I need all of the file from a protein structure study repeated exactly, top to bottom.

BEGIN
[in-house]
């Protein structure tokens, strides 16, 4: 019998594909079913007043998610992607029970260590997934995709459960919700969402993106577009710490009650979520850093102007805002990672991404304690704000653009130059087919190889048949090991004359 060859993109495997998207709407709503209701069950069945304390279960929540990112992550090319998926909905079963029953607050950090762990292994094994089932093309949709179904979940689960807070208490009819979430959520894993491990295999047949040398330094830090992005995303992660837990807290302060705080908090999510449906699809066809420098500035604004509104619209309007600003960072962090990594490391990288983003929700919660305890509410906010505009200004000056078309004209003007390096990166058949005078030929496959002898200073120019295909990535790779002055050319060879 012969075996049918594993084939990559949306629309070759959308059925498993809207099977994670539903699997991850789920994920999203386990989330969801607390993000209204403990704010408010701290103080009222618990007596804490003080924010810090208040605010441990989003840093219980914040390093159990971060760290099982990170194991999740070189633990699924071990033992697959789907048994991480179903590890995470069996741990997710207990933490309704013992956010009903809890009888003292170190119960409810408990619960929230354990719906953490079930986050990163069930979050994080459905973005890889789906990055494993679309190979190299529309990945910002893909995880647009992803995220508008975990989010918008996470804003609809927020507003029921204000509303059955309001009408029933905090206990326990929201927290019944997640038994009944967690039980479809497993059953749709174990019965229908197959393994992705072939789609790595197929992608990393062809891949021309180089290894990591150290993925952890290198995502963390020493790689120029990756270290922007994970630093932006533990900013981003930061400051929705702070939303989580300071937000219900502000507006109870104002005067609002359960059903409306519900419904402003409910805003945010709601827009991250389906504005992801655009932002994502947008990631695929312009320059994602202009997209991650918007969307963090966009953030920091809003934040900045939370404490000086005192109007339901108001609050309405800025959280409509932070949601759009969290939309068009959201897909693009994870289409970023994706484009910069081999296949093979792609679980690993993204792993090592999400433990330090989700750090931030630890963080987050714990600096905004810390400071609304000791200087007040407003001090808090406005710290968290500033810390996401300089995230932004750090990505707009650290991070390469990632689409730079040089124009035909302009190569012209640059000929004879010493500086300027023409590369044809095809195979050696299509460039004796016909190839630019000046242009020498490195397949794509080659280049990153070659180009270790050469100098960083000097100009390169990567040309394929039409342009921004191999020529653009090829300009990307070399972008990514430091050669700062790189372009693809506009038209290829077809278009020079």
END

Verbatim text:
[in-house]
């Protein structure tokens, strides 16, 4: 019998594909079913007043998610992607029970260590997934995709459960919700969402993106577009710490009650979520850093102007805002990672991404304690704000653009130059087919190889048949090991004359 060859993109495997998207709407709503209701069950069945304390279960929540990112992550090319998926909905079963029953607050950090762990292994094994089932093309949709179904979940689960807070208490009819979430959520894993491990295999047949040398330094830090992005995303992660837990807290302060705080908090999510449906699809066809420098500035604004509104619209309007600003960072962090990594490391990288983003929700919660305890509410906010505009200004000056078309004209003007390096990166058949005078030929496959002898200073120019295909990535790779002055050319060879 012969075996049918594993084939990559949306629309070759959308059925498993809207099977994670539903699997991850789920994920999203386990989330969801607390993000209204403990704010408010701290103080009222618990007596804490003080924010810090208040605010441990989003840093219980914040390093159990971060760290099982990170194991999740070189633990699924071990033992697959789907048994991480179903590890995470069996741990997710207990933490309704013992956010009903809890009888003292170190119960409810408990619960929230354990719906953490079930986050990163069930979050994080459905973005890889789906990055494993679309190979190299529309990945910002893909995880647009992803995220508008975990989010918008996470804003609809927020507003029921204000509303059955309001009408029933905090206990326990929201927290019944997640038994009944967690039980479809497993059953749709174990019965229908197959393994992705072939789609790595197929992608990393062809891949021309180089290894990591150290993925952890290198995502963390020493790689120029990756270290922007994970630093932006533990900013981003930061400051929705702070939303989580300071937000219900502000507006109870104002005067609002359960059903409306519900419904402003409910805003945010709601827009991250389906504005992801655009932002994502947008990631695929312009320059994602202009997209991650918007969307963090966009953030920091809003934040900045939370404490000086005192109007339901108001609050309405800025959280409509932070949601759009969290939309068009959201897909693009994870289409970023994706484009910069081999296949093979792609679980690993993204792993090592999400433990330090989700750090931030630890963080987050714990600096905004810390400071609304000791200087007040407003001090808090406005710290968290500033810390996401300089995230932004750090990505707009650290991070390469990632689409730079040089124009035909302009190569012209640059000929004879010493500086300027023409590369044809095809195979050696299509460039004796016909190839630019000046242009020498490195397949794509080659280049990153070659180009270790050469100098960083000097100009390169990567040309394929039409342009921004191999020529653009090829300009990307070399972008990514430091050669700062790189372009693809506009038209290829077809278009020079």